Walnuts and JW Marrriot

Every part of the tree including the bark is used by Man . Even the shells of the Kernels are used to extract oil. The roots release chemicals to ward off pests too.

Due to the plethora of volatile compounds ( over 45)  inhabiting the tree insects do not attack it.

Can you spot the gentleman on the tree picking the Walnuts?

Walnuts are supposed to be a cure for Alzheimer’s as well.

A cloud crowns the Miraculous Walnut tree. It is indeed a gift by THE GODS.

The Cloud crowns the walnut tree
                               The Cloud crowns the Walnut tree

None of my posts are sponsored by anyone and are simply a honest sharing of my experiences.

Keep reading THE WALNUT TRAIL is still not over.

Published by

mukul chand

51 year old entrepreneur who has traveled extensively around the world for work and pleasure , is based in New Delhi, India. A passionate traveler born with a love for flora and fauna, is an active naturalist and amateur photographer. Here he shares his unique insight into Incredible India revealing its mysterious and exotic treasures. Writing from his heart he shares his experiences as he crisscrosses this vast and amazing land.

29 thoughts on “THE WALNUT TRAIL”

  1. We grow walnuts in Tasmania as well. None have reached the size of the trees in your images. I wasn’t aware of the full range of uses of the different parts of the tree. It will give me a better appreciation of the walnut next time I eat one.

    Liked by 1 person

    1. I loved your comments. It makes blogging worth its well. Thank you. Do have a look at Wikipedia too. Very Informative.Walnuts in India are today extremely expensive , almost twice as expensive when compared to Almonds.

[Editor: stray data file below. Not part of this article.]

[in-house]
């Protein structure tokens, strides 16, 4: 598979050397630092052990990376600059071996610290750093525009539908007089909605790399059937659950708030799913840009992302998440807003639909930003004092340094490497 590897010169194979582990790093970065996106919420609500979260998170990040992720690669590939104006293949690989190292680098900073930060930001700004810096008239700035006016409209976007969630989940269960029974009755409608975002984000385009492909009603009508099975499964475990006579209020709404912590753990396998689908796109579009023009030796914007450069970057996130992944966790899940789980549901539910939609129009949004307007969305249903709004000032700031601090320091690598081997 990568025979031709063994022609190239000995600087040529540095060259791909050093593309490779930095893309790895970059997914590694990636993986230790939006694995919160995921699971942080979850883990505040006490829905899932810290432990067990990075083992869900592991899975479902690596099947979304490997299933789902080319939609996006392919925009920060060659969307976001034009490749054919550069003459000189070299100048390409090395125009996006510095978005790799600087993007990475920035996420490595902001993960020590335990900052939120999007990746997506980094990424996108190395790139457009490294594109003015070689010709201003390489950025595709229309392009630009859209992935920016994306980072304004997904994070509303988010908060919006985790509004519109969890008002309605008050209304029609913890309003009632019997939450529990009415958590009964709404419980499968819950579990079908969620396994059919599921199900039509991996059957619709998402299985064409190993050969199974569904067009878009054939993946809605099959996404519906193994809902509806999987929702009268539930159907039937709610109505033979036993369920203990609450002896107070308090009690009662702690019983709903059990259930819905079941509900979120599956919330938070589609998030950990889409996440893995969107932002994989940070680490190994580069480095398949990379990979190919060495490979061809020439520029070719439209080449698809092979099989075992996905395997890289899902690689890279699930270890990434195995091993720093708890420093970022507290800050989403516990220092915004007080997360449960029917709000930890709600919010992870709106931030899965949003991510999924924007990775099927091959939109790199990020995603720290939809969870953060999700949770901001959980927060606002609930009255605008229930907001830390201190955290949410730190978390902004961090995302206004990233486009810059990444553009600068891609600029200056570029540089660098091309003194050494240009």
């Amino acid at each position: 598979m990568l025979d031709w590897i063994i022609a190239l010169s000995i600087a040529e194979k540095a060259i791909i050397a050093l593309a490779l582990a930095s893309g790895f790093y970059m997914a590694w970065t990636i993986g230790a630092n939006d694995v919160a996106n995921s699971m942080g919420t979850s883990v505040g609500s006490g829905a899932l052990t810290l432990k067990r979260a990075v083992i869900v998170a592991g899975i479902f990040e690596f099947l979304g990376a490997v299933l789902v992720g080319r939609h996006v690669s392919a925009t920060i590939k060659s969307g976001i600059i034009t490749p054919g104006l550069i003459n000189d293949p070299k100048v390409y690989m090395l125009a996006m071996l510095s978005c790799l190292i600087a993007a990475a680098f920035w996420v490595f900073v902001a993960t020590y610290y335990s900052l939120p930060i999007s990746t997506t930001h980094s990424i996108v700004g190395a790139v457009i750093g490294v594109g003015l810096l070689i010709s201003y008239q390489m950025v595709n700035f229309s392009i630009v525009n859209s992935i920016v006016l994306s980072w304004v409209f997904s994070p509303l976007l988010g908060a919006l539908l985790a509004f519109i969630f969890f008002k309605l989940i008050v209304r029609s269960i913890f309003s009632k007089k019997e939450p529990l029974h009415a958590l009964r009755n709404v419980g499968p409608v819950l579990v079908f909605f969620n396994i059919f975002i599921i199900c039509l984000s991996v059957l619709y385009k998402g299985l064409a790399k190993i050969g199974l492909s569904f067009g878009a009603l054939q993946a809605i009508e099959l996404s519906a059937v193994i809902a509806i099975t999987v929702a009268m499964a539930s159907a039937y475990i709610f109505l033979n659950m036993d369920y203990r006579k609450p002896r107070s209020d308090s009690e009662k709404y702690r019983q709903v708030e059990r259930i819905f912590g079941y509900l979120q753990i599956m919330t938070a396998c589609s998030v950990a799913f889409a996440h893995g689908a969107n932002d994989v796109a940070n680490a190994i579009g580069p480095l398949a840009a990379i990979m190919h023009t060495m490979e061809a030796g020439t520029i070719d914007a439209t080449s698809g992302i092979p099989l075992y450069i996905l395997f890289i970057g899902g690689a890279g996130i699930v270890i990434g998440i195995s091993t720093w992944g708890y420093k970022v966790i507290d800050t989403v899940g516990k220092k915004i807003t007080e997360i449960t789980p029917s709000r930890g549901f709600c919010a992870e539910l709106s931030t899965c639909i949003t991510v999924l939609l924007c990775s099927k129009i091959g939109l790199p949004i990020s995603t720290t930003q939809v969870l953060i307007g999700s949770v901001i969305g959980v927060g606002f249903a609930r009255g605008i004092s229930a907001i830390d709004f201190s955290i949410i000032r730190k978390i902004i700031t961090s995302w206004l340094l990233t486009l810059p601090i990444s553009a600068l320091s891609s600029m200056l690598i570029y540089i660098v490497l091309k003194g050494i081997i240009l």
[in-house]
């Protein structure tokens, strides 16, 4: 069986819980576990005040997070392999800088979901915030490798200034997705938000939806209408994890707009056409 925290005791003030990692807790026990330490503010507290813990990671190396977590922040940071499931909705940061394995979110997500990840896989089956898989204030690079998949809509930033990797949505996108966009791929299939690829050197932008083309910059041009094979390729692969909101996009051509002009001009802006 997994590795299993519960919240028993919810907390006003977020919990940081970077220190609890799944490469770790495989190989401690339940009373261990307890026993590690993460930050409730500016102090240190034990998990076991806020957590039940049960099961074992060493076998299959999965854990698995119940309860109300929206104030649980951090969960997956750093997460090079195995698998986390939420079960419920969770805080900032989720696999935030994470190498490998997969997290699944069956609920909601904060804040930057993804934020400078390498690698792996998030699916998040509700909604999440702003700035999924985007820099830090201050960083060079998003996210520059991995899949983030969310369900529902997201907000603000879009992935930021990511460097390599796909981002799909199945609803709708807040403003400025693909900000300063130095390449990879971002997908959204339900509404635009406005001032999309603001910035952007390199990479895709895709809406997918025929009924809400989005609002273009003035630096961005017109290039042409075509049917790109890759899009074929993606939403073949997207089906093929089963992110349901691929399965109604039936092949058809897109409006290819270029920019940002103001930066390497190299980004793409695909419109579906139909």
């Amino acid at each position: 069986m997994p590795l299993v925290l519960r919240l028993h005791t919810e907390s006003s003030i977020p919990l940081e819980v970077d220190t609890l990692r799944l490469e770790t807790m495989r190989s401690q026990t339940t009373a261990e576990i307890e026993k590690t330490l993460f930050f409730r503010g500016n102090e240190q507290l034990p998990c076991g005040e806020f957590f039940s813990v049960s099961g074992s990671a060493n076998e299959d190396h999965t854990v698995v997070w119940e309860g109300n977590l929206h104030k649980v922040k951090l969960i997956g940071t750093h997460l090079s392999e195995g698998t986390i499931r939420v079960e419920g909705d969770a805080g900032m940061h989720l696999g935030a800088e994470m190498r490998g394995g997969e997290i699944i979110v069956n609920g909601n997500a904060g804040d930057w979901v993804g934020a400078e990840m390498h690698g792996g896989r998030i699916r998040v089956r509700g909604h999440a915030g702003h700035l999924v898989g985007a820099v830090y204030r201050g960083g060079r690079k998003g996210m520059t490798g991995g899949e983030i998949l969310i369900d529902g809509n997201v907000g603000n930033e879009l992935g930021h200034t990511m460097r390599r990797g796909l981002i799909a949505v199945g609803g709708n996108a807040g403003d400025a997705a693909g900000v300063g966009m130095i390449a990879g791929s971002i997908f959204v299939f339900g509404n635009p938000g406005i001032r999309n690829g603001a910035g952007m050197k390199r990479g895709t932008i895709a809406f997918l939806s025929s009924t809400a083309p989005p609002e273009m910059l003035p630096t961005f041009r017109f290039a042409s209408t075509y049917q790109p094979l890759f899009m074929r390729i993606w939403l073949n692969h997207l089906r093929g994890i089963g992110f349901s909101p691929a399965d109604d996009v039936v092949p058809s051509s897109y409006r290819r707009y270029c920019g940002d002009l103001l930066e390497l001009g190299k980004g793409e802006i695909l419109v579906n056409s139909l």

1. That is good to know, I’m honestly ignorant of Indian ecosystems, but curious to learn, hence I love this blog! So in an attempt to learn more, I started researching Indian squirrels…WOW…Please Mukul, find some Indian Giant Squirrels! What exotic, beautiful squirrels!

        Liked by 2 people

  2. Walnuts are a great food. We have a two native species in the Juglandaceae in the US that grow wild and are commonly eaten: pecan (Carya illinoinensis) and black walnut (Juglans nigra). Pecan is also cultivated and has a sweet tasting meat. Black walnut is not so widely grown because the shells are hard and the meat difficult to get out but worth the effort because of its good flavor.

    I think you’re right about the phenols (comment up there a bit) in the green covering repelling animals. The taste is just bad (I’ve tried it to find out). But they might wait until the covering breaks down a little before going after teh nuts.

    Liked by 2 people

  3. You’re right about these trees being remarkable. As I stated above I have a black walnut tree in my hard, and it’s at the heart of its own ecosystem. During this time of year squirrels go crazy for the nuts. They must come from all around the neighborhood to munch on a few and store them for the winter. Of course the squirrels attract predators, like cats and the occasional hawk. I consider myself privileged to be able to watch these interactions from the comfort of my home.

    Liked by 1 person

  4. great to read about your experience. north american has two species, one in yr garden and the second is the pecan nut. nice to read about tge squirrels. do take pics and post am sure many will be interested to read.